TRAVELING IN STYLE : Where Eagles Score : Capital tees: from hallowed St. Andrews to magnificent Mauna Kea, the best in fairways and greens.

October 18, 1987|LEE TYLER | Tyler, of Burlingame, is a travel writer and golfer. and

Over the Valley of Sin they strode, red capes swirling in the North Sea breeze. Two students from the University of St. Andrews, Scotland, crossing the 18th fairway of a golf course. Not simply any course. Indeed not. It is the oldest in the world. To this unabashed romantic, sipping tea by a window in the Old Course Hotel, it was like flipping a page to the past. This is how, I mused, it must have appeared five centuries ago when goffer twosomes would sneak off to the links, daring to defy a ban on the sport imposed by King James IV. (So intently had his subjects been playing goff that they'd been neglecting archery practice--the national defense of the day.)

From this old gray town of St. Andrews, disciples have taken the game of golf to all climes. Even to the moon--if you count Alan Shepard's wild swing on his space walk. It is from here, the forbidding citadel of the Royal and Ancient Golf Club (off limits to women), that the no-nonsense rules of golf are guarded. It is from this--dare I say?--rather plain-looking municipal course, designed and whipped by the forces of nature, that all the world's golf courses take their inspiration--for bunkers named "The Coffins" and "Hell." In ST. Andrews, tradition is everywhere--even in the open-to-the-sky ruins of the 14th Century cathedral where I stood the other day, bemused, before the tomb of Young Tom Morris. Morris was a beloved champion golfer of the 1870s, with the charisma of an Arnold Palmer. His grave stands out among all others due to a life-sized, quite joyful, bas-relief of Morris, dressed for a round with putter in hand.

Sooner or later, all true golfers feel the fervor of St. Andrews. Currently they're saying that the Old Course--for the first time ever--may begin staying open on Sundays. Egad!

What is more likely to happen, local folks believe, is that the New (1894), the Eden and the Jubilee--three courses that flank the Old--will be made more attractive to visitors. Yes, change is coming to St. Andrews. It has already, with the sale of the Old course Hotel and its conversion to a country-club concept with pro shop, hot tub and swimming pool (indoors). But it still--and I doubt not, always--will bear the standard by which meaningful golf is measured.

So after St. Andrews, what?

I began thinking of top-class golf courses I've loved both for their tradition and their comfort. For one, the Pinehurst Hotel and CountryClub in the center of North Carolina. America's golf mecca, they call it, because it owns and operates seven courses--more than any other hotel. Funny, because at Pinehurst, golf was an afterthought. Pinehurst was founded in 1895 as a health resort (complete with its own dairy herd for fresh milk), and the sports it offered were the ones then in fashion--polo, lawn bowling and archery. A few avant-garde guests, though, took to climbing the fences and disturbing the cows by trying the new sport of golf in the pasture.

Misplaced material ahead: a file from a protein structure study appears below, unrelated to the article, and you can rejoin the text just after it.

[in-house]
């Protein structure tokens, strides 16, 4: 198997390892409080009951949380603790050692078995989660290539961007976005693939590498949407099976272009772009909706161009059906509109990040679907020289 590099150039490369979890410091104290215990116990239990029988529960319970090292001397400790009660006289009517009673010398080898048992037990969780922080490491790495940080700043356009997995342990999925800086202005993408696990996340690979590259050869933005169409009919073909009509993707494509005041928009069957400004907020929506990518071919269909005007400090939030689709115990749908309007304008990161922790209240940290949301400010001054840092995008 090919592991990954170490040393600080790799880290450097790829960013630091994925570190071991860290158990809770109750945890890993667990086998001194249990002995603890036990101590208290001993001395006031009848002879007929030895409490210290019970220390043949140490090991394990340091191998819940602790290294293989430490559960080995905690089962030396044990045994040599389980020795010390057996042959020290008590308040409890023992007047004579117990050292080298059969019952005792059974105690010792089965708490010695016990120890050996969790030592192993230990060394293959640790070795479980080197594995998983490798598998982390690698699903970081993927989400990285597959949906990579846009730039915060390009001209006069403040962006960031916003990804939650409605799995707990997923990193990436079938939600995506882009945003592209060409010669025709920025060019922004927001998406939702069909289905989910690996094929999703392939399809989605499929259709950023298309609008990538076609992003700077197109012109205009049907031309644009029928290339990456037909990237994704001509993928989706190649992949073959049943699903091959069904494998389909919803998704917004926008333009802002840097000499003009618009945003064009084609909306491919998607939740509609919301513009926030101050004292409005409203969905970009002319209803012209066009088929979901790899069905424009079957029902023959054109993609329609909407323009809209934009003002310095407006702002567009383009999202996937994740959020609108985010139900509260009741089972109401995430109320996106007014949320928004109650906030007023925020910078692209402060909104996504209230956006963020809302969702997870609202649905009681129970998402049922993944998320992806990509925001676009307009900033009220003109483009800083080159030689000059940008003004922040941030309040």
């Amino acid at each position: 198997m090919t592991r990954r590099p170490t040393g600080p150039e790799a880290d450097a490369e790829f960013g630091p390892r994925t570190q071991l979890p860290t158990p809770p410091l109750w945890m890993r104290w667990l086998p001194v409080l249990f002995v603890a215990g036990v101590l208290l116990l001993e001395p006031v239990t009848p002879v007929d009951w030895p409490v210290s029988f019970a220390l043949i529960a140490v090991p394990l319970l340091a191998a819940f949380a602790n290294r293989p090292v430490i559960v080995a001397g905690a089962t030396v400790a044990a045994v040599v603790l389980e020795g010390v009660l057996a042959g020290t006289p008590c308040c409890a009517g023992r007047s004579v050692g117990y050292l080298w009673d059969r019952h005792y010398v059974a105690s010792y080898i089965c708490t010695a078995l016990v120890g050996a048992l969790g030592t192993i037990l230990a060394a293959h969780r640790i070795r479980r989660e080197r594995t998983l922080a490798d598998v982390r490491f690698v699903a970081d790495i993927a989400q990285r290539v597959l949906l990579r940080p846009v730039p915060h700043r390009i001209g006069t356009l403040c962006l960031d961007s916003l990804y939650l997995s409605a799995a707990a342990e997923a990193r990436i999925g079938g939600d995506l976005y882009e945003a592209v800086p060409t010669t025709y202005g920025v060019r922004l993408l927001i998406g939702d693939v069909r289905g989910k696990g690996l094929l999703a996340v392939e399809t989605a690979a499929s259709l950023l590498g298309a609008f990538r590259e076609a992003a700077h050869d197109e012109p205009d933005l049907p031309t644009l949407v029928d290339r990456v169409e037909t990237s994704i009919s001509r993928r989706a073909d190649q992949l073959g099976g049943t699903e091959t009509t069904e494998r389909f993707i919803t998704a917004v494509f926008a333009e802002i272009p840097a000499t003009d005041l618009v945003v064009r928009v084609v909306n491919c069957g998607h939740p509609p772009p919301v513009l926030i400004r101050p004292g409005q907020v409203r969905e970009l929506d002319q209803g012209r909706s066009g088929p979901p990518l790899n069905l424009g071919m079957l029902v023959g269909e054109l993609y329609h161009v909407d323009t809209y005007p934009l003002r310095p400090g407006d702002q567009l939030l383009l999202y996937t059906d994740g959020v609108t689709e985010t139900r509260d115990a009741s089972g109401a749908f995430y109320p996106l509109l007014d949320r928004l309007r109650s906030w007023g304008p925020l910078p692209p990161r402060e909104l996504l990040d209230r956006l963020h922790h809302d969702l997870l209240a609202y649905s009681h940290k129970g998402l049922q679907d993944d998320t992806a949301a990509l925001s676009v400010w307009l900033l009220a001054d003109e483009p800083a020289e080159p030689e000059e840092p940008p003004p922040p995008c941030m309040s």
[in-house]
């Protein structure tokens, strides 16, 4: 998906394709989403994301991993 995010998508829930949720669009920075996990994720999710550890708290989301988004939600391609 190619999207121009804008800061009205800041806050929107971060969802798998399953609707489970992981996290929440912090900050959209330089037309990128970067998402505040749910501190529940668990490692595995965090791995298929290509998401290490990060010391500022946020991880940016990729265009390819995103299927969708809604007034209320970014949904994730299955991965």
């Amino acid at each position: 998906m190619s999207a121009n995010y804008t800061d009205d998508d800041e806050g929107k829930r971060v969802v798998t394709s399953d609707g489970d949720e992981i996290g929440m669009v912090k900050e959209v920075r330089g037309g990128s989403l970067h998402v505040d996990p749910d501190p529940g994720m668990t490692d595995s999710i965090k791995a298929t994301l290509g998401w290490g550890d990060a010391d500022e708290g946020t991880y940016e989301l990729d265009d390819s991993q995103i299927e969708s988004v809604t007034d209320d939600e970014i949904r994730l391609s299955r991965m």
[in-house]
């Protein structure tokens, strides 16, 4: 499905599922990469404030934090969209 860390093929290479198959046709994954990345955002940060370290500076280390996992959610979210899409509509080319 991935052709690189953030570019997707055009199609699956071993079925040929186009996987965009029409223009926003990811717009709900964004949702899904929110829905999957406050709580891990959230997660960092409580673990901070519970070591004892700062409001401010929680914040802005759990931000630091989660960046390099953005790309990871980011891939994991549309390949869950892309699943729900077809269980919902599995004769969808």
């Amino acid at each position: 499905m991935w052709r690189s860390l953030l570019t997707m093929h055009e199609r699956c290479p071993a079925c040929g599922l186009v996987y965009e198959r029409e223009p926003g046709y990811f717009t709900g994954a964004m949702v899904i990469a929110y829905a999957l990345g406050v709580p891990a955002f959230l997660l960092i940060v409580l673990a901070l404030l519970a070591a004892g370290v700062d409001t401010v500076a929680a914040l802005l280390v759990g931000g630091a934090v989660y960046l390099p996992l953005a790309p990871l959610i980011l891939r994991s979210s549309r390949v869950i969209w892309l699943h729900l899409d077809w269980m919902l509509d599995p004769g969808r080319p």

Getting the hint, Pinehurst's owner hired a Scotsman fresh from St. Andrews to lay out a golf course. The Scot did better than construct one course; he made four, and 400 more across the United States, during his lifetime in this country as world spread of his talent. His name was Donald Ross, a name that today virtually means tops in classic golf course design.

Courses at Pinehurst don't have names, only numbers. And No. 2, nestled like the others within a forest of pines, ranks among the very best, with its angled fairways, ball-catching mounds and fall-away greens. It has been called demanding, delightful, difficult. What more could a golfer desire?

Courses No. 1, 4, 6 (by Tom and George Fazio) and 7 (by Rees Jones) are fine, too, but what really makes Pinehurst sing are the ways it caters to golfers. Breakfasts are cooked and brought super-fast, assuring players of being able to tee off 20 minutes ahead of their starting time. Friendly but vigilant rangers take over then, keeping play, in the Scottish-style, moving smartly.

After golf, however, all is leisurely Southern hospitality at the great white hotel with its wraparound veranda. I would hail a horse-and-carriage ride, or maybe walk, to the pretty New England-like village. Still, after dinner, I would succumb to more golf. (Films of famous old championship matches are shown every night in the lounge.)

MY THOUGHTS ALSO BEGAN to dwell on the Mauna Kea resort on the Kohala coast of Hawaii. Each time I visit, I'm as thrilled by the impact as I was the very first time I arrived. Stepping across the threshold (Hawaiian-fashion, there is no front door), I pause, staggered by the blue Pacific meeting the sky. My eyes drink in the flowers. My ears pick up the bird songs.

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